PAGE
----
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Brittney Griner to appear in court amid trial as US officials try to negotiate prisoner swap

The scheduled appearance in a courtroom near Moscow will mark Griner’s seventh hearing as Russian prosecutors accuse her of trying to smuggle less than a gram of cannabis oil into her luggage while traveling through a Moscow airport in February.

During the trial, Griner testified that she has a doctor’s prescription for medical cannabis and had no intention of bringing the drug into Russia. After her arrest in February, she underwent a drug test and came back clean, her lawyers previously said.

Griner pleaded guilty last month, a decision her lawyers hope the court will take into account and possibly lead to a less severe sentence. He faces up to 10 years in prison.
Griner, who plays for the Phoenix Mercury and is a two-time Olympic gold medalist, is playing in Russia during the WNBA’s offseason. US officials have characterized her arrest as illegal detention and are facing enormous pressure from Griner’s family, lawmakers and the professional basketball community to bring Griner home. Griner herself wrote a letter to President Joe Biden pleading with him to do everything in his power to facilitate her release.
Amid that pressure and after months of internal debate, the Biden administration has proposed a prisoner swap with Russia, offering to release a convicted Russian arms dealer in exchange for Griner and another American prisoner, Paul Whelan, people familiar with the matter told CNN. on the subject.
Russian officials countered the U.S. offer, according to multiple sources familiar with the discussions, asking that in addition to arms dealer Viktor Bout, the U.S. also include a convicted murderer who was a former Russian spy agency colonel, Vadim Krasikov.

US officials did not accept the request as a legitimate counteroffer, the sources told CNN, in part because the proposal was sent through an informal FSB backchannel. Krasikov’s release would also be complicated because he is currently in German custody.

“It’s a bad-faith attempt to avoid a very serious offer and proposal that the United States has made, and we urge Russia to take that offer seriously,” Defense Department spokesman John Kirby told CNN, adding later: “We very much want Let’s see Brittany and Paul go back to their families where they belong.”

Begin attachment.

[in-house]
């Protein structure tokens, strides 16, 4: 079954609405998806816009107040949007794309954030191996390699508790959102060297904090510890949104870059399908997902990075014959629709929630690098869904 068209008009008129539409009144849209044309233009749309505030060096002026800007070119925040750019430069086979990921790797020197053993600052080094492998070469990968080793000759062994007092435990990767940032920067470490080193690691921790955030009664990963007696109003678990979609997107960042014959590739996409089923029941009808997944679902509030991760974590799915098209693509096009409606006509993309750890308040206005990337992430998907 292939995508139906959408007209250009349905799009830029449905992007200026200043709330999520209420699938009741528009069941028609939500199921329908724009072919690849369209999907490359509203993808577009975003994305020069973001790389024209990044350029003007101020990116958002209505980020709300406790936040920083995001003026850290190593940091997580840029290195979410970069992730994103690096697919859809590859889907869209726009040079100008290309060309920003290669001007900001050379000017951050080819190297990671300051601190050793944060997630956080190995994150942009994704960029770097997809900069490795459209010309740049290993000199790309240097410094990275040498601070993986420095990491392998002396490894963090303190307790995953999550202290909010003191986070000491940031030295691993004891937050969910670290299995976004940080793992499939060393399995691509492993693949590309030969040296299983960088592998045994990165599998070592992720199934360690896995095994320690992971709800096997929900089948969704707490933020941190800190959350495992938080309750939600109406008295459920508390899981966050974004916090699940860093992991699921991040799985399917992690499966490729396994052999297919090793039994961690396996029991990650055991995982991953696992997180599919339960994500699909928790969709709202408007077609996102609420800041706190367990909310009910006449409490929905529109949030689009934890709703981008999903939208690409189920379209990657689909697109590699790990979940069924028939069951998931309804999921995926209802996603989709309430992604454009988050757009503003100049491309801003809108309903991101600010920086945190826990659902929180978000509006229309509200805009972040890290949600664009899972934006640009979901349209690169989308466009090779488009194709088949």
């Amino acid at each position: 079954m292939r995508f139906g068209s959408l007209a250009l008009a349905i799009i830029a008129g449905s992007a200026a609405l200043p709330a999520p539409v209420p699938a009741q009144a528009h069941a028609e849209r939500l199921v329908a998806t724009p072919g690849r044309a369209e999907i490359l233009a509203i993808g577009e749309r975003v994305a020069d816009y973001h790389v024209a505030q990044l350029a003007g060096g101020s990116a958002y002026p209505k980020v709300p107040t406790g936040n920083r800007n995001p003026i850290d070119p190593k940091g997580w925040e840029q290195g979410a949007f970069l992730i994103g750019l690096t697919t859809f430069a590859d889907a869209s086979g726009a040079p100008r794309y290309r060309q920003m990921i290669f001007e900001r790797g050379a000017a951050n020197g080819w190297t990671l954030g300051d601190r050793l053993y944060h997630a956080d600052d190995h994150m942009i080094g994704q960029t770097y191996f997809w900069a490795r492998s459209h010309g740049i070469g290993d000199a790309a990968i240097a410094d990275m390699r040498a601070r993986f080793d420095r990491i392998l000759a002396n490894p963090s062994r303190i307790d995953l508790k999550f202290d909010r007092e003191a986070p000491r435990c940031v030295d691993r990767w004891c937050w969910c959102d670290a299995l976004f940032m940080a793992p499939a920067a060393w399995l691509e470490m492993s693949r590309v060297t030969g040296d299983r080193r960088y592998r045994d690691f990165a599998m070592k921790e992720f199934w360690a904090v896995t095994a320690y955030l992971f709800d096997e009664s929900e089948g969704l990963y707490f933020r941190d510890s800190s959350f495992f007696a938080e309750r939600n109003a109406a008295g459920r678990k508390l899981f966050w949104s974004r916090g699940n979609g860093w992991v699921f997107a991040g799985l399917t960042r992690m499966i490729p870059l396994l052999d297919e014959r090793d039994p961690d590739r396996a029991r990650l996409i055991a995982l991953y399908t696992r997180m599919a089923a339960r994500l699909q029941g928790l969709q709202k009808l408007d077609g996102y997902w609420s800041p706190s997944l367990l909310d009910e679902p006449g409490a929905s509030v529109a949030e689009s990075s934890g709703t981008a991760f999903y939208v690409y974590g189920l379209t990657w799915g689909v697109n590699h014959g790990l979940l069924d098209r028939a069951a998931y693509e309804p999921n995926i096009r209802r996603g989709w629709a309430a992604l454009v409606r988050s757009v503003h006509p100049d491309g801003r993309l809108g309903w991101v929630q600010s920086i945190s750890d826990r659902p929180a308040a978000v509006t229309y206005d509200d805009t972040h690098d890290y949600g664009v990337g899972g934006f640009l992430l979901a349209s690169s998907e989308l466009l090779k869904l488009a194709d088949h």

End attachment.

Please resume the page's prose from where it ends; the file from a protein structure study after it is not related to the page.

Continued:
Meanwhile, Griner’s trial continues, with her legal team expected to continue questioning more witnesses before moving on to closing arguments, in which lawyers will explain why they believe Griner’s detention was mishandled. Final arguments will likely take place in the coming weeks, and no verdict is expected at Tuesday’s hearing.

Lawyers speak of “improper” detention

Griner’s lawyers have already made some arguments that the basketball player’s detention was mishandled after she was stopped by staff at Sheremetyevo International Airport on February 17.

Griner’s detention, search and arrest were “improper,” Alexander Boykov, one of her lawyers, said last week, noting that more details would be revealed during the final hearing.

After being stopped at the airport, Griner testified that she was made to sign documents she did not fully understand. At first, she said, she used Google Translate on her phone, but was later moved to another room where they took her phone and made her sign more documents.

An attorney was not present, she testified, and said her rights were not explained to her. These rights would include access to a lawyer once detained and the right to know what she was suspected of. Under Russian law, she should have been informed of her rights within three hours of her arrest.

In her deposition, Griner “explained to the court that she knows and respects Russian laws and never intended to violate them,” one of Griner’s lawyers, Maria Blagovolina, said after last week’s hearing.

The arrested player testified that she was aware of Russian laws and had no intention of bringing the cannabis oil into the country, saying she was in a hurry and “stressed out.”

Griner confirmed she has a prescription for medical cannabis, Blagovolina said, which she uses to treat knee pain and joint inflammation.

“We continue to insist that, indiscriminately, hastily, she packed her suitcase and did not pay attention to the fact that substances permitted for use in the United States ended up in that suitcase and reached the Russian Federation,” Boykov said. he said.

Griner’s family, supporters and her WNBA teammates continue to express messages of solidarity and hope as they await the conclusion of the trial and look forward to the possibility of her release.

Before the trial last week, the WNBA players’ association he tweeted“Dear BG… It’s early in Moscow. Our day is ending and yours is just beginning. Not a day or an hour goes by that you’re not in our minds and hearts.”

CNN’s Travis Caldwell, Anna Chernova, Dakin Andone, Kylie Atwood, Evan Perez, Jennifer Hansler, Natasha Bertrand, Frederik Pleitgen, Chris Liakos and Zahra Ullah contributed to this report.

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